THE future has been put on hold, that’s the message we can take from the recent revelation that Mercedes-Benz has switched some of its assembly line robots for actual humans in an unusual reversal of modern trends.
It transpires that the robots presently at the manufacturing giant’s disposal had significant trouble with the complexity of certain tasks and the adaptability required to complete them.
Head of production Markus Schaefer said: “Robots can’t deal with the degree of individualisation and the variants that we have today. We’re saving money and safeguarding our future by employing more people.
We’re moving away from trying to maximise automation with people taking a bigger part in industrial processes again. We need to be flexible. The variety is too much to take on for the machines. They can’t work with all the different options and keep pace with changes.”
Customisation demands from consumers are at the heart of the switch, as the luxury market in particular lurches towards ever more intricate designs.
Companies are also diversifying their models, offering a greater variety while striving to keep up to date with all the latest technological appliances.
The car industry has pioneered the use of robots in manufacturing. The move appears to indicate, however, a shift towards a human-robot partnership that capitalises on combination of machine strength and efficiency, with human wit and adaptability.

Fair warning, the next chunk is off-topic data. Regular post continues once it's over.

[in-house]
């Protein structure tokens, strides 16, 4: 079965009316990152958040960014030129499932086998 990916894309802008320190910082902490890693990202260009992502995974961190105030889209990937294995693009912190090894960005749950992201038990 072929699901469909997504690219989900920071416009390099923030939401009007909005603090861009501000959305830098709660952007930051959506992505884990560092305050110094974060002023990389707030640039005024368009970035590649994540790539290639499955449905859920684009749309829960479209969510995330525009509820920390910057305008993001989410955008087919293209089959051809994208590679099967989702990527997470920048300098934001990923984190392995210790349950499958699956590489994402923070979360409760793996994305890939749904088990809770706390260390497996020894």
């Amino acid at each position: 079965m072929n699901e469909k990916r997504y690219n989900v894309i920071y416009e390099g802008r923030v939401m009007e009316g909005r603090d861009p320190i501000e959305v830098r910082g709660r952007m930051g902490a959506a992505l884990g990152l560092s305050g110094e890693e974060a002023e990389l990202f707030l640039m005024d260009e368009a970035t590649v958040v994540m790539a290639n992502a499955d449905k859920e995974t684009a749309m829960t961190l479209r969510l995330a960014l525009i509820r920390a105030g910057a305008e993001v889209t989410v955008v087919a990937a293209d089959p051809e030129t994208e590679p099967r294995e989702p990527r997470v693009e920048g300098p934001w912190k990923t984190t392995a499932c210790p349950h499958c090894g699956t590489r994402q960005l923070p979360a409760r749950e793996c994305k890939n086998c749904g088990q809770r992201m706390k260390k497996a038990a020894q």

Future robots are expected to be equipped with a certain level of artificial intelligence, which will allow them to work with humans on a more intuitive level as traditional manufacturers enlist the help of faster goal driven companies like Google and Tesla.
Smart technology will soon become a key factor in the generation of new cars as the industry lags behind other modern behemoths including the smart phone. With self-driving cars being developed, energy efficiency gaining prominence, and customers demanding more tailored innovation, it is clear that that human touch is still a key ingredient. For the time being.